Thanks to our AFPDs for their summaries. I'll try to get the unpublished cases up soon.... Also, new format: each case will be an individual, labeled post for easier reference.
Jury convicted defendant of murdering his neighbor, and the trial court sentenced him to life in prison. Unable to obtain relief from the state courts, the defendant petitioned the district court for a writ of habeas corpus. The district court granted the writ, and held that the state courts denied the defendant his constitutional right to present a complete defense when he was unable, under state evidentiary rules, to present propensity evidence designed to show that someone else (namely, the prosecution’s key witness) committed the murder. Appellate Court reversed.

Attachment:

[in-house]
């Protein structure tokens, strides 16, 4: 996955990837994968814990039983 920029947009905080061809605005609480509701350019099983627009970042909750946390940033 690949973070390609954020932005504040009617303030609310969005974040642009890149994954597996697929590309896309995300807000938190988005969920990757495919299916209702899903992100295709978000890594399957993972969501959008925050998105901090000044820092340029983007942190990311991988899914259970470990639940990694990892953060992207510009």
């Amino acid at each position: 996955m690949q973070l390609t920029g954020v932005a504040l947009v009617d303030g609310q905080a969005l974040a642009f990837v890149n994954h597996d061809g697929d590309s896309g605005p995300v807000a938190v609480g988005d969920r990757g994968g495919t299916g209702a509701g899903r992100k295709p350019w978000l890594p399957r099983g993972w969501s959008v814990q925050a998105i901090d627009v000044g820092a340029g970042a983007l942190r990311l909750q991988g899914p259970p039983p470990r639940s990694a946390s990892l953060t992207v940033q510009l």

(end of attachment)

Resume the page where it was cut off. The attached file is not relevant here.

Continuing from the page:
The issue decided in the petitioner’s favor by the district court was reversed by the Circuit Court, which was relying on case law that developed after the District Court had decided to grant the writ. A concurring opinion reads more like a dissent, arguing that the intervening case law was wrongly decided and that, but for following precedent, this would have been a dissent.